The continued drought throughout the Wiregrass region is drying up profits for local farmers.
Wiregrass extension officials say this is the worst it's ever been.
The total rainfall deficit for the region is 31 inches. Normally, the area sees 56 inches of rain per year.
Alabama’s ponds, creeks and rivers are slowly drying up, creating multiple financial problems for farmers.
Rickey Hudson, with the Research and Extension Service said, “On a short term basis, hauling in water, which can be very expensive [with] transportation costs until the can rectify the problem, may be more long term with a well.”
Less rain is causing farmers to spend more money to feed their livestock.
“Lack of rainfall in turn decreased grass production,” said Kris Balkcom, also with the Research and Extension Service. “It's forced some of the guys to buy more hay where they generally get four cut a year.”
You've been hearing about the effects of the drought for quite a while, so why is it even more of an issue now? Because historically, October is the driest month of the year, creating a critical decision point for farmers.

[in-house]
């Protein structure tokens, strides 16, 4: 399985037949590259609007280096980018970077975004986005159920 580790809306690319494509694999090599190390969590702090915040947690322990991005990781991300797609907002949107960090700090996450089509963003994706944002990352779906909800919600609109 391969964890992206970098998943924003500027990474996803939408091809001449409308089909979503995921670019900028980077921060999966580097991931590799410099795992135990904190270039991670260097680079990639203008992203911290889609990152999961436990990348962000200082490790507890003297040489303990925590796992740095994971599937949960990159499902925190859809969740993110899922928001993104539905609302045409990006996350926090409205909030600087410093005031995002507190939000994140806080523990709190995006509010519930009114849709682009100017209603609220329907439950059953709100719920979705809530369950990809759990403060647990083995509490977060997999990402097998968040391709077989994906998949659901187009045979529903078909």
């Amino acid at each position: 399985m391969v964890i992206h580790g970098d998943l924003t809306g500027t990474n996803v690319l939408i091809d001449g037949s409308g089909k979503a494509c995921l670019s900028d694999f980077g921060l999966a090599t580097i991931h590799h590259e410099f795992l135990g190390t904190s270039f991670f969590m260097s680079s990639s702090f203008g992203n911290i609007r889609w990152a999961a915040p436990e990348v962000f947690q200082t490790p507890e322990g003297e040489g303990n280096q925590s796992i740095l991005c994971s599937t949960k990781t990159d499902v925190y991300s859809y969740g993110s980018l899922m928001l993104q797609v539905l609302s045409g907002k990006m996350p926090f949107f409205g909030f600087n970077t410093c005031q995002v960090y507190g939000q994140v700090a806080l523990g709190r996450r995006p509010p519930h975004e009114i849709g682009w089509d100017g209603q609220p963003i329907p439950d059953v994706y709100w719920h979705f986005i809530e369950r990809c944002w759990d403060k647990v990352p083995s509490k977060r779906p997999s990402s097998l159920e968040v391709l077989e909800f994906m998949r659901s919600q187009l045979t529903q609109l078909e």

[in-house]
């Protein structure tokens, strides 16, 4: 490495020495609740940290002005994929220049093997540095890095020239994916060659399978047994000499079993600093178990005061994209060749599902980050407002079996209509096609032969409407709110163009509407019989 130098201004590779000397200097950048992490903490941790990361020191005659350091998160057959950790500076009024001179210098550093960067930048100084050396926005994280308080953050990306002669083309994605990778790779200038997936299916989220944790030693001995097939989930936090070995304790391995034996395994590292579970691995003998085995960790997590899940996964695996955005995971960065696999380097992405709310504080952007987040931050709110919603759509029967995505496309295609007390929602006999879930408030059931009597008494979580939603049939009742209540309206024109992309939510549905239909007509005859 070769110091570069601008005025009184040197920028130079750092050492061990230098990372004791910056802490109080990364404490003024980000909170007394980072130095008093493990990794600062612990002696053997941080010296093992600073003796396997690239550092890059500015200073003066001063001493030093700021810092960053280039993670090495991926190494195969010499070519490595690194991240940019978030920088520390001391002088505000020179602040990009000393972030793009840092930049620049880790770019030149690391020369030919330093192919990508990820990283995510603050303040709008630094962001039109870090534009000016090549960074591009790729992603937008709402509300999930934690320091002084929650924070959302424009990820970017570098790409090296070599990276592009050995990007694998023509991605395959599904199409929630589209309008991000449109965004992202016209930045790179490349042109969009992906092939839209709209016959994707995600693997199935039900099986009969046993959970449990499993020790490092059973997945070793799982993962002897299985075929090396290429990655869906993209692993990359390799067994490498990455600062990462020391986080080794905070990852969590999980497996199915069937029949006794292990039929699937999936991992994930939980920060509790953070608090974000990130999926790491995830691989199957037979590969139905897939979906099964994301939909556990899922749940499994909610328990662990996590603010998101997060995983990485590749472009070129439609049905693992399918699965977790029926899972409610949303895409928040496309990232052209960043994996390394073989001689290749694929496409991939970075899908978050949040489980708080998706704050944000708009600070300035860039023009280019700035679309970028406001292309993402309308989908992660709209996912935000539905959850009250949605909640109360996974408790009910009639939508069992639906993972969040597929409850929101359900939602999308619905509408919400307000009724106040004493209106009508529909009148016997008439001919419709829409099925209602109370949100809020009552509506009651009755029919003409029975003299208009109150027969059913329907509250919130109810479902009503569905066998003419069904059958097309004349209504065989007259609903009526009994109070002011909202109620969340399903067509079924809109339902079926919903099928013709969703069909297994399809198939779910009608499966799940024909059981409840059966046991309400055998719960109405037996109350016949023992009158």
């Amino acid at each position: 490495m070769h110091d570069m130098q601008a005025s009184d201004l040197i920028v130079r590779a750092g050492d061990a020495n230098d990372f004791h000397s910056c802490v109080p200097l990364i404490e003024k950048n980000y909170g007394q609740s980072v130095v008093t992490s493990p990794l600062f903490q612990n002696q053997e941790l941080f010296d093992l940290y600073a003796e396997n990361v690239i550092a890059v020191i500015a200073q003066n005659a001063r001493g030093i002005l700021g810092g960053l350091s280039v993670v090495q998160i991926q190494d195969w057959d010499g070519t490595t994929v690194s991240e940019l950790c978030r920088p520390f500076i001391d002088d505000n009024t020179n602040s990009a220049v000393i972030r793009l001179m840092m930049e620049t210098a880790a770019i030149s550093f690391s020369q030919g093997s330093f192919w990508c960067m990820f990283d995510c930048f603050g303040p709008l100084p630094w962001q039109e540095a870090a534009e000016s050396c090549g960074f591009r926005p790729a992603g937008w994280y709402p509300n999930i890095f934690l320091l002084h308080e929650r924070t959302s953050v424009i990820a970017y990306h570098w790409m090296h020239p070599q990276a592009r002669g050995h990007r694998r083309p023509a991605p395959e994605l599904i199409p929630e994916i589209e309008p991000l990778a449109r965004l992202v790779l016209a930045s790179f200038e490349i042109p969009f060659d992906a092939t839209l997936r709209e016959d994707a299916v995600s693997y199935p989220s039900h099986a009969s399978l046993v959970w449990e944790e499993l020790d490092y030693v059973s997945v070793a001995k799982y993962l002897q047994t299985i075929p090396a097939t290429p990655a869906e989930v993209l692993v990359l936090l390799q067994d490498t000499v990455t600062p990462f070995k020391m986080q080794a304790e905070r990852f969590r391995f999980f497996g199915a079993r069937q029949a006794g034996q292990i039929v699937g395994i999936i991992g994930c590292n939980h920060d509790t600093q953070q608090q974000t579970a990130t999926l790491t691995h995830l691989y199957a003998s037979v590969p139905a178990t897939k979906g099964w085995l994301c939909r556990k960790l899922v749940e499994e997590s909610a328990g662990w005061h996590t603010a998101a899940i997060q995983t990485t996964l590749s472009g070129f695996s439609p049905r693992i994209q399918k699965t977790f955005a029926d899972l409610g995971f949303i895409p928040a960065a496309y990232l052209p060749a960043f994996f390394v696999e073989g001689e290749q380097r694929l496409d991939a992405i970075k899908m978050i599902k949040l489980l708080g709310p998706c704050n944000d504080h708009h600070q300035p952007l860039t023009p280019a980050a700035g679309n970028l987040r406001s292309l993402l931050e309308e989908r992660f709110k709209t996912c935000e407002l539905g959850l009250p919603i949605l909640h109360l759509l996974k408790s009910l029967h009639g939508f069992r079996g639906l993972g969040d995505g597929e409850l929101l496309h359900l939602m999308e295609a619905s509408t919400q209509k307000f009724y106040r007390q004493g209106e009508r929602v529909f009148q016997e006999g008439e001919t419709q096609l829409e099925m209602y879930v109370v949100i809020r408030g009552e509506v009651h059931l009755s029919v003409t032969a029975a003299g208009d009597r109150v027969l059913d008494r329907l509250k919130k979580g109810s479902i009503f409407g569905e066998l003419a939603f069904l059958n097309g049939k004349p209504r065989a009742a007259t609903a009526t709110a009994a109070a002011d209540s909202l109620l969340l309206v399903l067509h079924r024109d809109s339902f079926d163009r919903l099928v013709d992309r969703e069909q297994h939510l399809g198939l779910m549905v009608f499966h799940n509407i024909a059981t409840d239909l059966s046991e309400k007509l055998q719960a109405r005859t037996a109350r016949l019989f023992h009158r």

Hay production is down by over 60 percent, creating a shortage of feed. Farmers must decide if they want to take a chance and hope that more rain will fall or sell a large portion of their cattle now so they will have enough feed to go around.
Some farmers have been forced to sell whole herds at a time.
“Those people having those total dispersals, they're now trying to figure out what they can do as far as getting back into cow production and when,” Balkcom added. “As of right now, they really don't know that.”
For now, everyone is looking to the sky and hoping for some rain.
Wiregrass Extension officials tell us winter feeding alone represents 65 percent of the cost of cow calf production.
Due to low rainfall levels, farmers are only getting 1-to-2 cuts of grass per year, compared to 4-to-5 cuts during pre-drought conditions.